Propane forced air heater - With its variable output allowing you to control the temperature inside the workplace for more comfortable conditions, the propane forced air heater comes with a push button start for easy use and fast, effective heating.

Diesel indirect heater - Suitable for use in small, poorly ventilated areas the indirect heat means there is no moisture added to the air, instead delivering a steady flow of warm air to cooler areas of the workplace. Another key benefit of the diesel indirect heater is that it can be ducted meaning it can be kept out of the working area, delivering the heat in a more subtle way than having the heater taking up valuable work space.

Dehumidifier - Moisture in and around the workplace can make things very uncomfortable in the winter months with damp developing on areas that stay wet for any length of time. In order to prevent this developing on the carpets, floors and walls a dehumidifier is an excellent option, drawing in all of the moisture and then pumping it out to keep it out!  

Outdoor working

The same minimum temperature regulations are in place for outdoor working as those for indoor duties. The minimum of 16 degrees Celsius remains a guideline for employers to work to with the option of delaying or postponing some outdoor work until conditions are more favourable; while in some cases the decision is made for you as materials such as concrete won’t set when it’s too cold (below five degrees Celsius) anyway.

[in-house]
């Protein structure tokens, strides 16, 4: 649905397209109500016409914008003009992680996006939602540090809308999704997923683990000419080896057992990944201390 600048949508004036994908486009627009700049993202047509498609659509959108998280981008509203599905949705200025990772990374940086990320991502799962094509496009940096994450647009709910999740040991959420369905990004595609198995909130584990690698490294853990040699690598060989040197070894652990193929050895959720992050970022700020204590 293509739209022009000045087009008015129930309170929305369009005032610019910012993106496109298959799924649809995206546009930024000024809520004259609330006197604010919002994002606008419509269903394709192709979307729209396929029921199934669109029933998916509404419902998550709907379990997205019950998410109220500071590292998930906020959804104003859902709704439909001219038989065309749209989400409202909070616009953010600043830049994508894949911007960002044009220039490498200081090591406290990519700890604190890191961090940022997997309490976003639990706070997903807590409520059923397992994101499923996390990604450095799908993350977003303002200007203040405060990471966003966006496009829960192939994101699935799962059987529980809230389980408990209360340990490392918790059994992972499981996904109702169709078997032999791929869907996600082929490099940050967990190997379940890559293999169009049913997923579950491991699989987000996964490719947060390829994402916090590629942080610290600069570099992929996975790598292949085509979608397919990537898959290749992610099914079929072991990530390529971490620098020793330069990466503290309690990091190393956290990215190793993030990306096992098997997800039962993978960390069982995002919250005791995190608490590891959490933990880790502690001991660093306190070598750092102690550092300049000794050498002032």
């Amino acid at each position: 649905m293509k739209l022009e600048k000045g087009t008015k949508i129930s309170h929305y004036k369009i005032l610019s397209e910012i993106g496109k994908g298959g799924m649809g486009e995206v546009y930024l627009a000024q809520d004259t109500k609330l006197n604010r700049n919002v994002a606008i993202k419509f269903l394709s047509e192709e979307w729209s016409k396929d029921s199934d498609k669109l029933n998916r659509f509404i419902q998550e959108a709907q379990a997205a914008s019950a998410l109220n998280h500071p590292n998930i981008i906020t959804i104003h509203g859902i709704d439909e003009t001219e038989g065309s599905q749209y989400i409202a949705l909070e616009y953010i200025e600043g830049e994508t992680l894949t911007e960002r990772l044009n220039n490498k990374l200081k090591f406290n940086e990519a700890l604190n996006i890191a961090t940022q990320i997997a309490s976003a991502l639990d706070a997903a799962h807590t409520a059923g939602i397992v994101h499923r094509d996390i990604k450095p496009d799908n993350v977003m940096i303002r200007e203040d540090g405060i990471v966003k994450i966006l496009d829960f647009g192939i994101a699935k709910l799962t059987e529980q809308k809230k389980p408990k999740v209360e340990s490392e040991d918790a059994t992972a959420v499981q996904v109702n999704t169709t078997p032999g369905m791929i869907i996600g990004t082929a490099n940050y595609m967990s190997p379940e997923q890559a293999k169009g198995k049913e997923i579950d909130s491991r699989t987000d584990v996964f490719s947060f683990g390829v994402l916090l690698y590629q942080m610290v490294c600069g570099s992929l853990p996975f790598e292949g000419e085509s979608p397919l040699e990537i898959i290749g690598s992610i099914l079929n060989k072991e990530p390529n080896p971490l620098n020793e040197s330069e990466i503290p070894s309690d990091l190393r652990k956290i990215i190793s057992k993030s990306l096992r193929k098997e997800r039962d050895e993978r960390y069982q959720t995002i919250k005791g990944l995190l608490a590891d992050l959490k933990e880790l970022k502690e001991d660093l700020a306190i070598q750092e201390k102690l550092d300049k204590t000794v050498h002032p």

Of course, being exposed to the elements creates a series of alternative risks including ice, wind and rain meaning employers have a slightly different obligation to protect their employees.

This doesn’t just apply to permanent outdoor work such as construction or traffic management; but also for temporary environments including outdoor catering and events often found in marquees, sheds or log cabins.

How to warm an outdoor working environment

It’s not always possible to warm up every outdoor working environment, but there are a number of ways to warm up when you're working outdoors – all available from Speedy:

Warehouse heaters - Some warehouses are notoriously chilly leaving staff reaching for the fleeces and coats when working in them. The LPG bin boxer heater is ideal for drying out buildings and warehouses while also adding a good amount of heat to keep the chill off and doesn’t require an electrical supply.

PPE - Personal protective equipment is vitally important in the winter to help keep outdoor workers warm and visible. Hi-vis jackets can help to counter both the poor visibility and freezing temperatures, while other forms of PPE like gloves and safety boots will help to keep warm while also meeting essential PPE regulations.

 

For further advice, please don’t hesitate to get in touch with your local depot or for more information on our winter range, visit www.speedyservices.com/winter